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UNICEF estimates that are over 370,000 orphans in Guatemala. Many of these children come from families facing tremendous poverty; 70 percent of people in Guatemala live below the poverty level. Orphan Outreach serves children in extreme poverty situations in Guatemala by partnering with local orphanages, churches, and Christian schools. We make it a priority to work alongside Guatemalan nationals as they serve their own children. Orphan Outreach provides support and brings mission teams to our programs in Guatemala. Read below to learn more about our programs.

Good Shepherd Christian Academy

Orphan Outreach provides sponsorships (includes scholarships, uniforms, supplies and transportation) for 38 children affected from the mudslide devastation to attend Good Shepherd Christian Academy. Short-term mission teams have traveled to Santiago to work with the children at the school, provide Christmas and medical clinics for the families that live in extreme poverty near Panabaj.
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Guatemalan Association of Down Syndrome
[Guatemala City]

In 2012, Orphan Outreach began helping the Guatemalan Association of Down Syndrome (AGSD-Asociación Guatemalteca para el Dindrome de Down) in Guatemala City. The goal of AGSD is to support children with Down Syndrome so they can have access to specialized care, stimulation and education.
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Hope and Future: Esperanza y Futuro [San Lucas]

In 2014, Orphan Outreach began a partnership with Lilly Ferrer and Esperanza y Futuro (Hope & Future), a children’s home located outside San Lucas, Guatemala. The home provides a safe and loving environment for more than 22 teen moms and children rescued from abuse, neglect, and trafficking.
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Little House of Refuge Orphanage:
Casa Hogar mi Pequeno Refugio

Late in 2009, Orphan Outreach began partnering with Little House of Refuge. Little House is the fruit of sacrifice—the result of one couple from Mexico, Ciro and Maria Teresa Murguia, and their willingness to sacrifice their own comfort and security for the sake of children who needed a home.
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Love the Child:
Amor del Nino

Love the Child provides comprehensive care and developmental support for abandoned, orphaned, abused, and special needs children in Guatemala. The home was founded by Steve and Shyrel Osborn, who have created a unique, family–like atmosphere in which to care for these precious children. They currently care for around 50 children, from newborns to 15 years old.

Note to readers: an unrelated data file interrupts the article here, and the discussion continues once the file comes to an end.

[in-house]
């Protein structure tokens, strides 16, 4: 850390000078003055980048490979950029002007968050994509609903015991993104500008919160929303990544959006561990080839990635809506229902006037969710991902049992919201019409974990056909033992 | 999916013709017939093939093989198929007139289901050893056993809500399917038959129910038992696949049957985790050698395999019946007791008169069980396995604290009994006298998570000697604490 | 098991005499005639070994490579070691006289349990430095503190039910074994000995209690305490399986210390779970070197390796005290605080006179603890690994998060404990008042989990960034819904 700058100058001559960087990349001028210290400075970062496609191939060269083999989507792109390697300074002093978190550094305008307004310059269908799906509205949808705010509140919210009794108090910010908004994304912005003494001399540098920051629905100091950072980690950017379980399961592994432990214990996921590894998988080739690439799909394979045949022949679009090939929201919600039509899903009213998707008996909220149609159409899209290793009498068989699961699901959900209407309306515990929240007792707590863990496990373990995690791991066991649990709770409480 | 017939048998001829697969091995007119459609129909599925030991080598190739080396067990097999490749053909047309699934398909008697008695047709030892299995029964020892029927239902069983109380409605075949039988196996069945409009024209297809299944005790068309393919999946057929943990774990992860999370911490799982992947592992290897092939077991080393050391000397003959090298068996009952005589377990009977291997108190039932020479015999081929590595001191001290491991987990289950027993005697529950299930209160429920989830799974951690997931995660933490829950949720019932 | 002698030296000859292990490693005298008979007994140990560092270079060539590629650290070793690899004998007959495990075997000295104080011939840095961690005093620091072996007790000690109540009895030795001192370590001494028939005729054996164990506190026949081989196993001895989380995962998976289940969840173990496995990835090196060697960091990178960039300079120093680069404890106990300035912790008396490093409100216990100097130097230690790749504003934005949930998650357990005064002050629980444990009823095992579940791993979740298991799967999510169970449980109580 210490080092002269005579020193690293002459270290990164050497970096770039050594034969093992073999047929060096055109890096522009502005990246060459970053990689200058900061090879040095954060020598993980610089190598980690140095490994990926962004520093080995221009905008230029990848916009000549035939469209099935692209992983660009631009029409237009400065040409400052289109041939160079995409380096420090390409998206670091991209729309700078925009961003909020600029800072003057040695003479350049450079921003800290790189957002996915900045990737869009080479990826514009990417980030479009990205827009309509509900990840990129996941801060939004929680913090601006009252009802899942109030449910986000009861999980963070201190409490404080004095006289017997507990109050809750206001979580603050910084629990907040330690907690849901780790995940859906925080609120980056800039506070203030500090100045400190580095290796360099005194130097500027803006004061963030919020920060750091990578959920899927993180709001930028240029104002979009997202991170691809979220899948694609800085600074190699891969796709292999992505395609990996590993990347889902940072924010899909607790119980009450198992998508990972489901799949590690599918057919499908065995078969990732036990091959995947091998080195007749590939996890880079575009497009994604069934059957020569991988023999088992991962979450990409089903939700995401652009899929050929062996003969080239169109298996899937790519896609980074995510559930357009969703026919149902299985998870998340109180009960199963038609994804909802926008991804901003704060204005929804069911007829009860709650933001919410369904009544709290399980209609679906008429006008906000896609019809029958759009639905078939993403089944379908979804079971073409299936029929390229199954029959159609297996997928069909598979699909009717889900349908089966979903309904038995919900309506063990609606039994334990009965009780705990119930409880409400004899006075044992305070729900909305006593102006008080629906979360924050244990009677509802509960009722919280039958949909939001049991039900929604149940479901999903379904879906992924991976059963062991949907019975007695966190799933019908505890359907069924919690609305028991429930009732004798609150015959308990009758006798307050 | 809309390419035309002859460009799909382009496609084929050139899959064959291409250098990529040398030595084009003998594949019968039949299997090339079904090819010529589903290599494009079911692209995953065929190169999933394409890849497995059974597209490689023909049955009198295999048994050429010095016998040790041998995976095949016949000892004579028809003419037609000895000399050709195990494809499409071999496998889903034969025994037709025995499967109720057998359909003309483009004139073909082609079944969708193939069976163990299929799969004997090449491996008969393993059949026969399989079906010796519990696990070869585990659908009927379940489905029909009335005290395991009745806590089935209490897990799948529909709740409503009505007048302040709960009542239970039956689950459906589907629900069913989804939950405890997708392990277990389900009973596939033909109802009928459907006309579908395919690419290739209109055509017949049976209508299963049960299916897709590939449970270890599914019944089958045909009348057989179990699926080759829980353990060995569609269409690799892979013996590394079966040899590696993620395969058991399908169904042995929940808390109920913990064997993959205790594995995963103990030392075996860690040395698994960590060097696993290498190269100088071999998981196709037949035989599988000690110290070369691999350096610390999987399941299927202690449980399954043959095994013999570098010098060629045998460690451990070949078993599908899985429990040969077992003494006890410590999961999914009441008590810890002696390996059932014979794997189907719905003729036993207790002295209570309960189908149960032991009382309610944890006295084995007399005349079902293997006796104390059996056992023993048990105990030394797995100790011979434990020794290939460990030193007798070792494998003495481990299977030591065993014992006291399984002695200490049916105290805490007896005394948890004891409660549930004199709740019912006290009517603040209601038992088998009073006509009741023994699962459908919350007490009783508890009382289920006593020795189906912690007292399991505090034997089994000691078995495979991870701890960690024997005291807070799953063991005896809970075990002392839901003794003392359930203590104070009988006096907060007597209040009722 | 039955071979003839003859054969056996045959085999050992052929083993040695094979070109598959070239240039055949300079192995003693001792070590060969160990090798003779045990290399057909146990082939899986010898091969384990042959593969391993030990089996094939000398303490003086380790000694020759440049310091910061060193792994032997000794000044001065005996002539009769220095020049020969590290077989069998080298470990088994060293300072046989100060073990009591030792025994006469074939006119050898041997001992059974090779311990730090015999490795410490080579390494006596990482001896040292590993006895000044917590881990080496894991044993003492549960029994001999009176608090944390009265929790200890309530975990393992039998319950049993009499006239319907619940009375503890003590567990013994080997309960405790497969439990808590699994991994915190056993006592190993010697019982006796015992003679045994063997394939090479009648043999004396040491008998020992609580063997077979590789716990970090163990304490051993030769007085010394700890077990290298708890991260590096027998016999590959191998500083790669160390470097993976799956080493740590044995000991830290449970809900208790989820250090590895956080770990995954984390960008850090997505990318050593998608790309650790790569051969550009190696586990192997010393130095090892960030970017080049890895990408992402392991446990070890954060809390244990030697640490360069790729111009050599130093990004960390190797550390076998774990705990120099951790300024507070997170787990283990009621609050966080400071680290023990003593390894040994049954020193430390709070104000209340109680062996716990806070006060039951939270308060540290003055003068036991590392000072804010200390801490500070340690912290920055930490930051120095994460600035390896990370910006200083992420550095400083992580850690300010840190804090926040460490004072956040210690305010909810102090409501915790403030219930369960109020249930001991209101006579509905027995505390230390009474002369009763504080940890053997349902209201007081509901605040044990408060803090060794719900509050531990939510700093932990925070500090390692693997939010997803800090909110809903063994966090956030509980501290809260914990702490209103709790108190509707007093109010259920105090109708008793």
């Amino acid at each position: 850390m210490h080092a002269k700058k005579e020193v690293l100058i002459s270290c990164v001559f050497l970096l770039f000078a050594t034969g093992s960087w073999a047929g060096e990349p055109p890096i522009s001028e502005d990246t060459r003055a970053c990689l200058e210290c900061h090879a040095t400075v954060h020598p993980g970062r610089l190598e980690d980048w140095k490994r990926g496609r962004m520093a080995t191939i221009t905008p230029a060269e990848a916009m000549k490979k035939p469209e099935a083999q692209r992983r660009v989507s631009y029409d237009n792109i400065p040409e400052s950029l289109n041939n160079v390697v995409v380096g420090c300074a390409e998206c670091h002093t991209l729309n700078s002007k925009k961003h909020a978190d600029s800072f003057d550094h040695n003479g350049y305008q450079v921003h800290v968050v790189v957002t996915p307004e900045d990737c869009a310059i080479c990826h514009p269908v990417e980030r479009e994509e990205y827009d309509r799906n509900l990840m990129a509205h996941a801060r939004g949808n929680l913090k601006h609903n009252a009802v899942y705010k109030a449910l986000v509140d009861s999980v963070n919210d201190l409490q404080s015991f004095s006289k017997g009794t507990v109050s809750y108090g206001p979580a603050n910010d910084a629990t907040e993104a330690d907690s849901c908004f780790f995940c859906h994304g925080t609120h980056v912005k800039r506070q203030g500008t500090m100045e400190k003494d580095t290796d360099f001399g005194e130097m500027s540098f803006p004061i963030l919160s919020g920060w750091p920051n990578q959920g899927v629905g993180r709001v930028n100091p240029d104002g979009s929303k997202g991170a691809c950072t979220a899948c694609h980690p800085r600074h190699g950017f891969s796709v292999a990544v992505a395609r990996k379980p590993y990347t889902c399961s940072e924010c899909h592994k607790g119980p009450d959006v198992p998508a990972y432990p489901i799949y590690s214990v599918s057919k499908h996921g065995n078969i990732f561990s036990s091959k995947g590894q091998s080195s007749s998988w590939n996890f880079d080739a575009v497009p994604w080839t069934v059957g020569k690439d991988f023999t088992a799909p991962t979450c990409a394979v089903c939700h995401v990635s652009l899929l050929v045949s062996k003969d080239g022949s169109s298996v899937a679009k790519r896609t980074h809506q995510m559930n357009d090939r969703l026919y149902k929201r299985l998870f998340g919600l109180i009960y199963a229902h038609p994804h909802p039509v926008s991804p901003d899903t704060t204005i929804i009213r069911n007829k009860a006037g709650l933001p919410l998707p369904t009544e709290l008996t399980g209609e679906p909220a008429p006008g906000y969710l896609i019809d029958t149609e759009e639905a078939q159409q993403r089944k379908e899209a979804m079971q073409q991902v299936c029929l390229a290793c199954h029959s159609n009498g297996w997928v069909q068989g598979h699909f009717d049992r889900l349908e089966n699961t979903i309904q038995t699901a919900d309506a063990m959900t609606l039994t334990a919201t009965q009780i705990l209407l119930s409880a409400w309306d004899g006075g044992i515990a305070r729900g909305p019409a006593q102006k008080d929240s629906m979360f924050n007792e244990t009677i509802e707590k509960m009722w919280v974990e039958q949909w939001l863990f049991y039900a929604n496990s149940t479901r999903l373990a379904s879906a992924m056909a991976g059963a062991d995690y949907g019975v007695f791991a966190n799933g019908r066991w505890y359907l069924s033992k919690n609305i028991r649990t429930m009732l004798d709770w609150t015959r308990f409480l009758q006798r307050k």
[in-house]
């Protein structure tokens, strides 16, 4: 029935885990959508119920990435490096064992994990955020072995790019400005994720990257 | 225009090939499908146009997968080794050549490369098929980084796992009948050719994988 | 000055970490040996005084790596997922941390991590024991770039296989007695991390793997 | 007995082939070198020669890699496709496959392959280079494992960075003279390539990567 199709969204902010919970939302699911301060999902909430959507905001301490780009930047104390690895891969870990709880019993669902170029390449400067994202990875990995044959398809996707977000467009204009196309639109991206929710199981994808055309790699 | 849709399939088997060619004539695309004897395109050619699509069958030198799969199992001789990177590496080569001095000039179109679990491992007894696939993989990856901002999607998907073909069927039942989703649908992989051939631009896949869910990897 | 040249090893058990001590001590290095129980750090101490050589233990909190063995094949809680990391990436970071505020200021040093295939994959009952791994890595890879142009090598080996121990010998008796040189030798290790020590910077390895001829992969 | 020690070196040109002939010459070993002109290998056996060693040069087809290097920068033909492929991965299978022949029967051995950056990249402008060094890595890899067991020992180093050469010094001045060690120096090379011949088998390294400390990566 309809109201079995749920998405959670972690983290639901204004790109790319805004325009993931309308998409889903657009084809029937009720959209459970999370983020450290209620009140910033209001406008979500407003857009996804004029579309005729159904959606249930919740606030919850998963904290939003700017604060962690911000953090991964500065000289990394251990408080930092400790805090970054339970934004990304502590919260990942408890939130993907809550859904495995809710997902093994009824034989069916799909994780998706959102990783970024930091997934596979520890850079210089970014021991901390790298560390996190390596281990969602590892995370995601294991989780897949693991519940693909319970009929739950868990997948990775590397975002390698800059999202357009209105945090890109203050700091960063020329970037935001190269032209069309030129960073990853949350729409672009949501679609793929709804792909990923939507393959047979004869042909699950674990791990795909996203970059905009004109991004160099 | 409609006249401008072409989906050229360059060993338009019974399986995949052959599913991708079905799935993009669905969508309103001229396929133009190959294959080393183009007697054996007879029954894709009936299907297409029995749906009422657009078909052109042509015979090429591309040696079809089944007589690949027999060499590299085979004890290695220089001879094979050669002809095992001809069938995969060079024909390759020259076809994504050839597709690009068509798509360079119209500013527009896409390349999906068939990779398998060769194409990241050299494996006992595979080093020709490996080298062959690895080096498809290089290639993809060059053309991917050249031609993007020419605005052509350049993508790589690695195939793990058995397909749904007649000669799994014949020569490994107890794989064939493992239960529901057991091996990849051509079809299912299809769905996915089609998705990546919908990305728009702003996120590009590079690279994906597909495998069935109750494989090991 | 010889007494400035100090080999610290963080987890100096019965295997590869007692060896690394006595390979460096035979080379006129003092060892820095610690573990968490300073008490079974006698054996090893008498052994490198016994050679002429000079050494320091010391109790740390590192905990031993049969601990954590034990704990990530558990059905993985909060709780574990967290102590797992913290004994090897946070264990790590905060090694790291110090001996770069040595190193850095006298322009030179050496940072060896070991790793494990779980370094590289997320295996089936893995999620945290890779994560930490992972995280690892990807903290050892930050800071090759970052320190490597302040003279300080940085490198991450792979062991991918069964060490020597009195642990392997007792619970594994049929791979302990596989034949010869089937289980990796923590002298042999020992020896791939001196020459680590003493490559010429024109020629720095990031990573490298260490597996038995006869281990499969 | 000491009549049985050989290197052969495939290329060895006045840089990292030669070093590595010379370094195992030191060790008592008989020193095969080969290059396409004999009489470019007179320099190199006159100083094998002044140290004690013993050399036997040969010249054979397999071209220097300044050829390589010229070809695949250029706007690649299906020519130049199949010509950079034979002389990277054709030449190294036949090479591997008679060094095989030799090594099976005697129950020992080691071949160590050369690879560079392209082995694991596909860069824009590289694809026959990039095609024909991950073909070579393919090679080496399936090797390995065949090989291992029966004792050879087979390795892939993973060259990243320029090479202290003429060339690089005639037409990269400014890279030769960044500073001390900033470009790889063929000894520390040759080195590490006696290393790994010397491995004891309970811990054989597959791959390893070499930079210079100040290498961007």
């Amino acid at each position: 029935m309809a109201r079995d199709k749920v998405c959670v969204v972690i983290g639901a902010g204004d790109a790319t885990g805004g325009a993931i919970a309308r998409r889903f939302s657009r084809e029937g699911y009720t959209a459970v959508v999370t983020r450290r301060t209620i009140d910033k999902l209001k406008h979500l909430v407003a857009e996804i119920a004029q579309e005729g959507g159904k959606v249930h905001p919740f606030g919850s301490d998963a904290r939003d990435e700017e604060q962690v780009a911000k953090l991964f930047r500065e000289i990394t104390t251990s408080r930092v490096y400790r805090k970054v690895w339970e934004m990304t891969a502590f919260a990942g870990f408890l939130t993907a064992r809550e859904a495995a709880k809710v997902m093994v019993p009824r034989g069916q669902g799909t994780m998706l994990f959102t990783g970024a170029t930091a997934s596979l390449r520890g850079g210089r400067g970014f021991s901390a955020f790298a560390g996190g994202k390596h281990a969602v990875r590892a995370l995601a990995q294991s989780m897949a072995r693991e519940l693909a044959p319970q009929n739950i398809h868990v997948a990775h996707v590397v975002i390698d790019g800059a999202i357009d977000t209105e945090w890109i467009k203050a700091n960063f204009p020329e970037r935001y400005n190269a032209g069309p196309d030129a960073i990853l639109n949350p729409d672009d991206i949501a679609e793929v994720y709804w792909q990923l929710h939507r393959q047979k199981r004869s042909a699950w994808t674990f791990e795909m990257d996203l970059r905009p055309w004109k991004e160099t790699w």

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The Community Care Center (CCC)
[Chimaltenango Garbage Dump]

The Community Care Center (CCC) serves the children and families who work at the dump (located in a Ravine) and other families living in extreme poverty in the city of Chimaltenango.
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  • Population: 12,728,111 (July 2007)
  • Birth Rate: 29.09 births/1,000 population
  • Death Rate: 5.27 deaths/1,000 population
  • Infant Mortality Rate total: 29.77 deaths/1,000 live births
  • Population below poverty line: 56.2% (2004)
  • Est. # people living with HIV/AIDS: 61,000; 0.9% adult (15-49) prevalence rate (2005)
  • Unemployment rate: 3.2% (2005)
  • Literacy Rate (age 15 + can read & write): 69.1% total population
  • Estimated 370,000 children (0-17) orphaned (2005)
  • Type of Government: Representative democracy
  • Language(s): Spanish (60%); Amerindian languages (40%)
  • Religion: Roman Catholic, Protestant, and indigenous Mayan beliefs
  • Guatemala is located in Central America, bordering the North Pacific Ocean, between El Salvador and Mexico, and bordering the Caribbean Sea between Honduras and Belize.
  • UNICEF estimates that there are more than 370,000 orphans in Guatemala and at least 5,000 children live on the streets of the capital, abandoned by mothers who are too poor to keep them.
  • Only 24 percent of the population attends Secondary school (1996-2005).
  • Only 58 percent of municipalities have a secondary school.
  • Five out of 10 students who enter primary school in urban areas complete primary school, as opposed to only two out of 10 in rural areas.
  • Some 67 percent of indigenous children suffer from chronic malnutrition.
  • 27 percent of all children under 5 are underweight.
  • The distribution of income remains highly unequal with about 56% of the population below the poverty line.
  • The indigenous population, the Maya, make up about half of the population. Mayan languages are spoken alongside Spanish, the official tongue. Many Guatemalans are of mixed Amerindian-Hispanic origin.
  • Guatemalans live in one of the most inequitable societies in the region. Poverty is particularly widespread in the countryside and among indigenous communities. Illiteracy, infant mortality and malnutrition are among the highest in the region, life expectancy is among the lowest and, in common with many of its neighbors, the country is plagued by organized crime and violent street gangs.